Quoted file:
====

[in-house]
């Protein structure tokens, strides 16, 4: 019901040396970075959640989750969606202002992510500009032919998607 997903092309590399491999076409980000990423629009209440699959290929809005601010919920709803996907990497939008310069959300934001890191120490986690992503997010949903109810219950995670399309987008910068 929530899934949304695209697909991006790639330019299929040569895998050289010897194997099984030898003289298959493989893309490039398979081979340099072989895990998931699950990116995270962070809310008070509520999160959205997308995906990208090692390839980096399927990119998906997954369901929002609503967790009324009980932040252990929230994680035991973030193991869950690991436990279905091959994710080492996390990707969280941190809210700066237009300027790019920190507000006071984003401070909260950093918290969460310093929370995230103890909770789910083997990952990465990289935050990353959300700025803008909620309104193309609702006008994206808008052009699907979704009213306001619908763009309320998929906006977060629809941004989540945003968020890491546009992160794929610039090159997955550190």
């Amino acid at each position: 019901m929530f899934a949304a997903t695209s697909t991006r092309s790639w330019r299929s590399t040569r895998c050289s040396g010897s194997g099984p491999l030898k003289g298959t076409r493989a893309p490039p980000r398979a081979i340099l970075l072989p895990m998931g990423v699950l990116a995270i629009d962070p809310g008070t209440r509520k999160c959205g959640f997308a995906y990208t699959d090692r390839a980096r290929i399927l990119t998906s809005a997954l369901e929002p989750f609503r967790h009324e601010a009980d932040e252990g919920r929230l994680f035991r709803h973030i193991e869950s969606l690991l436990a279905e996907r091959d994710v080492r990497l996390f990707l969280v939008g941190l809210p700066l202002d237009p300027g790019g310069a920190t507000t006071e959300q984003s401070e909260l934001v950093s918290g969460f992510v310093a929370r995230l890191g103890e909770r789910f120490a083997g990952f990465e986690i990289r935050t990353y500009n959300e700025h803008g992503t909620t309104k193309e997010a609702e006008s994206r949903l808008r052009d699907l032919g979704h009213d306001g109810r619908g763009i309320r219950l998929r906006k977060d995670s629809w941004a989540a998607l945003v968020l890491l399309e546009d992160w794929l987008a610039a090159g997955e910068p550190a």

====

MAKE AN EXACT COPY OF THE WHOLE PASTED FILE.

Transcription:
[in-house]
């Protein structure tokens, strides 16, 4: 019901040396970075959640989750969606202002992510500009032919998607 997903092309590399491999076409980000990423629009209440699959290929809005601010919920709803996907990497939008310069959300934001890191120490986690992503997010949903109810219950995670399309987008910068 929530899934949304695209697909991006790639330019299929040569895998050289010897194997099984030898003289298959493989893309490039398979081979340099072989895990998931699950990116995270962070809310008070509520999160959205997308995906990208090692390839980096399927990119998906997954369901929002609503967790009324009980932040252990929230994680035991973030193991869950690991436990279905091959994710080492996390990707969280941190809210700066237009300027790019920190507000006071984003401070909260950093918290969460310093929370995230103890909770789910083997990952990465990289935050990353959300700025803008909620309104193309609702006008994206808008052009699907979704009213306001619908763009309320998929906006977060629809941004989540945003968020890491546009992160794929610039090159997955550190």
């Amino acid at each position: 019901m929530f899934a949304a997903t695209s697909t991006r092309s790639w330019r299929s590399t040569r895998c050289s040396g010897s194997g099984p491999l030898k003289g298959t076409r493989a893309p490039p980000r398979a081979i340099l970075l072989p895990m998931g990423v699950l990116a995270i629009d962070p809310g008070t209440r509520k999160c959205g959640f997308a995906y990208t699959d090692r390839a980096r290929i399927l990119t998906s809005a997954l369901e929002p989750f609503r967790h009324e601010a009980d932040e252990g919920r929230l994680f035991r709803h973030i193991e869950s969606l690991l436990a279905e996907r091959d994710v080492r990497l996390f990707l969280v939008g941190l809210p700066l202002d237009p300027g790019g310069a920190t507000t006071e959300q984003s401070e909260l934001v950093s918290g969460f992510v310093a929370r995230l890191g103890e909770r789910f120490a083997g990952f990465e986690i990289r935050t990353y500009n959300e700025h803008g992503t909620t309104k193309e997010a609702e006008s994206r949903l808008r052009d699907l032919g979704h009213d306001g109810r619908g763009i309320r219950l998929r906006k977060d995670s629809w941004a989540a998607l945003v968020l890491l399309e546009d992160w794929l987008a610039a090159g997955e910068p550190a």